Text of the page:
Near the James River’s southern edge, blocky mid-rises loom above crimson brick apartment complexes purposed from the bones of long defunct factories. Further southward, we step into the scattering of still vacant factories, waiting—eagerly I’m sure—to be reborn as the next trendy brewery or loft. The once bustling industrial district has plenty of factories, warehouses, and shipping yards still operating—but it surely isn’t the manufacturing center it was in the 1950s when Sutliff pulled its western roots, anchored in the California gold rush, and replanted in the notorious tobacco capital.
But the pipe tobacco factory has held strong through the changes around it. They found where the light shone through the canopy of cigarette and vape dominance, of production outsourcing, and remain steadfast in the threat of broad legislation which sees all forms of nicotine use as being of the same beast.
I couldn’t help but feel a sense of commonality between the location and the event itself. What is the pipe smoker if not the hanger-on amid the shifts in culture and industry? Where many may see an anomaly, we see a tradition worth preserving. While pipe smoking may not have the numbers it once had, its foundation is made of those who are pulled not to a convenient nicotine fix, but of ritual, community, and infinite exploration. It was in this spirit that the CORPS Pipe Show was established, and this most recent show demonstrated how true that still is.
Friday, October 1
Sutliff Factory Tour
One of the greatest threats to the modern pipe show is the difficulty securing a venue where smoking is permitted. This was a significant obstacle to the CORPS team in years past, but sometimes obstacles can lead to something even better.
The CORPS Gathering was first held at Sutliff Tobacco in 2019. Given 2020's cancellation, this was only the second time Sutliff hosted the event. Beyond being a space that enables pipers to, well, pipe—there’s also something so fitting about a staple of the industry hosting such an event, it garners the energy of a home game. But possibly the best thing about the location—attendees had the opportunity to tour the factory that produces some of their favorite blends.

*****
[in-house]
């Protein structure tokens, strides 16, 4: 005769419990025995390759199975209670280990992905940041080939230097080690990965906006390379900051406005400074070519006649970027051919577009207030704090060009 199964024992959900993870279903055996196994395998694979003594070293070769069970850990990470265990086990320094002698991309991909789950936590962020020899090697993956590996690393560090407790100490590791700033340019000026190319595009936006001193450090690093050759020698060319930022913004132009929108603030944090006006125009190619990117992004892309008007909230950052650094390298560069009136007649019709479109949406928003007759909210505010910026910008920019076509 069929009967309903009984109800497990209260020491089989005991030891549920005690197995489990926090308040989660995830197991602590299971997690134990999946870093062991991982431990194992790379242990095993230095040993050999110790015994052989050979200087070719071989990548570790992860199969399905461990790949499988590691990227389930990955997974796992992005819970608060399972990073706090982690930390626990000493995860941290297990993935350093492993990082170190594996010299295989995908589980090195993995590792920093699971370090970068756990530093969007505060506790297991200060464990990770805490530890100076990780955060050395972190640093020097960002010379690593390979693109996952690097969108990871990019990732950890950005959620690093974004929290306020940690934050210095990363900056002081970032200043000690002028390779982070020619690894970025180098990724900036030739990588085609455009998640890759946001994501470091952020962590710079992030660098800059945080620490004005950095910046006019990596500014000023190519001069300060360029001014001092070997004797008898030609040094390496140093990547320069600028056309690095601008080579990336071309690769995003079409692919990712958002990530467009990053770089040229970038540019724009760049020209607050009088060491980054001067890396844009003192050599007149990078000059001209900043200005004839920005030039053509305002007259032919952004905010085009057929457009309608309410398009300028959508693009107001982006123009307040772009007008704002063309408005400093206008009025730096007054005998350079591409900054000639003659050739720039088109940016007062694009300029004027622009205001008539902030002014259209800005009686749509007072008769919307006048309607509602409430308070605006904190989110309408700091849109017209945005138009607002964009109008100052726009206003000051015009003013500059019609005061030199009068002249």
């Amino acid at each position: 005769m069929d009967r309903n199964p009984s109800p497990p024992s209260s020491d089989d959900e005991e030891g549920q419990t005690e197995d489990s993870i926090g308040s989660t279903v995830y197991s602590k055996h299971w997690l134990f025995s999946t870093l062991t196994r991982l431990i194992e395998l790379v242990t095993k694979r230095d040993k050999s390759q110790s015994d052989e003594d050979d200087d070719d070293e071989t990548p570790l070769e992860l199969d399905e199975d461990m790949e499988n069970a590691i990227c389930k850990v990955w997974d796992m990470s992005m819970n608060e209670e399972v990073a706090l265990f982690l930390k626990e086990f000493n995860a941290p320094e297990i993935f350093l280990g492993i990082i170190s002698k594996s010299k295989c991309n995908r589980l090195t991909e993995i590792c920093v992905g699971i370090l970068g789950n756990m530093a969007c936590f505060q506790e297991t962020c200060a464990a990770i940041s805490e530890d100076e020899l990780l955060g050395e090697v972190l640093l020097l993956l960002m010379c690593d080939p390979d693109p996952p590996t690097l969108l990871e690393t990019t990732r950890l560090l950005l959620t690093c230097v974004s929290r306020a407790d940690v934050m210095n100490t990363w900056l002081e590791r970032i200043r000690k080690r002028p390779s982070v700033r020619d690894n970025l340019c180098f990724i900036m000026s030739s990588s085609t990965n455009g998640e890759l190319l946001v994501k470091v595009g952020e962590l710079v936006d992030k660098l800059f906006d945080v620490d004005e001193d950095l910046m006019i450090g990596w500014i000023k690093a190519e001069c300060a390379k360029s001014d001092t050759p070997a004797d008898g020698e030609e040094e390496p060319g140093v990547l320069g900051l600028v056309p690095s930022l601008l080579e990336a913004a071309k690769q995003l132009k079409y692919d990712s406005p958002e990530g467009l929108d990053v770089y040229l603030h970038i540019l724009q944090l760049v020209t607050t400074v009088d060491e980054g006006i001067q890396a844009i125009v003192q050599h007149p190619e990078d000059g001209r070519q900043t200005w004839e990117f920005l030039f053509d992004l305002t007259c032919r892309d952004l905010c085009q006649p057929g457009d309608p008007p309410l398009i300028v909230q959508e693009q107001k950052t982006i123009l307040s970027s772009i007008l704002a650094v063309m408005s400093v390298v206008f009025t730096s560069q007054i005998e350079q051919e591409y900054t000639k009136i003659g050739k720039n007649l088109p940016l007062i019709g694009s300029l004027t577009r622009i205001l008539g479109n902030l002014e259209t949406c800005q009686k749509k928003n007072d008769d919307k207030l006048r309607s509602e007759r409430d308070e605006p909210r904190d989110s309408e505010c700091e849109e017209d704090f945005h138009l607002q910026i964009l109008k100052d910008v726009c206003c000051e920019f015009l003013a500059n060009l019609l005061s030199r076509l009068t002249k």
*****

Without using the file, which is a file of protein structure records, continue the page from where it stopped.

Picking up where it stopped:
I went along on one of the first tours of the day. Sutliff President Jeremy McKenna took a group of roughly 17 around the factory to give us a behind the scenes look.
“Factory tours are my favorite part of the pipe show,” McKenna tells me. “This is where we get to show off the high-quality tobaccos we purchased, coupled with the intricate manufacturing process to deliver the highest quality pipe tobaccos to the smoker.”
We made our way through shipping and were led into a large, chilly room stacked high with saratogas, the large bins you see above. This is cold storage. Each saratoga is filled with tobacco which has been processed and cased but not finished. Tobacco Beetles are especially attracted to the unfinished leaf and an outbreak of those would mean devastation for the product. Luckily, they don’t much like the cold, so this storage keeps the critters at bay.
Leaving cold storage, we followed McKenna past high shelves of stored tins, labels, palettes, and unconstructed wooden bales, until we stopped at the end of one of the shelves where barrels were stacked, labeled, and dated. Here is where popular blends such as Seattle Pipe Club’s Plum Pudding Bourbon Barrel Aged and Mississippi River Rum Barrel Aged are stored in casks for a month at a time. As they sit, the remnant aroma and flavor infuses the tobacco to offer a fantastic variation on the already popular blends.
From there we make our way into a room where big boxes of raw tobacco are arranged, each holding a different blending component: Burley, Dark Fired Kentucky, Red Virginia, Oriental Katerini, and at the center of it all, a barrel of Perique. The guests orbit the boxes, feeling the raw leaf as McKenna explains that after being compressed into these bales, the leaf has little to no moisture. The tobacco is brittle and can be crumbled like dry autumn leaves. This display set the stage for our next destination as we turn to two large chambers on the other side of the room.
Of course, quite a few are reluctant to pull themselves from the barrel of Perique, huddled near like a campfire on a cold night. Not hard to find your Perique lovers on this tour.
Once everyone has regrouped, our attention is directed to the conditioning chambers pictured above. This is where tobacco is rehydrated by steaming it in the vacuum chamber to the right, pulling the moisture all the way through the bale. In the left chamber, tobacco is blackened. Metal tubes lined with holes are inserted into hogsheads filled with tobacco where steam is pumped in for 24 hours, then the tobacco is flipped, and the process is repeated to ensure it is evenly blackened.
After this process, the tobacco is not easily broken apart like the raw leaf we just came by. It is now pliable and allows for safe handling, processing, and cutting to ensure the highest quality ribbon cut.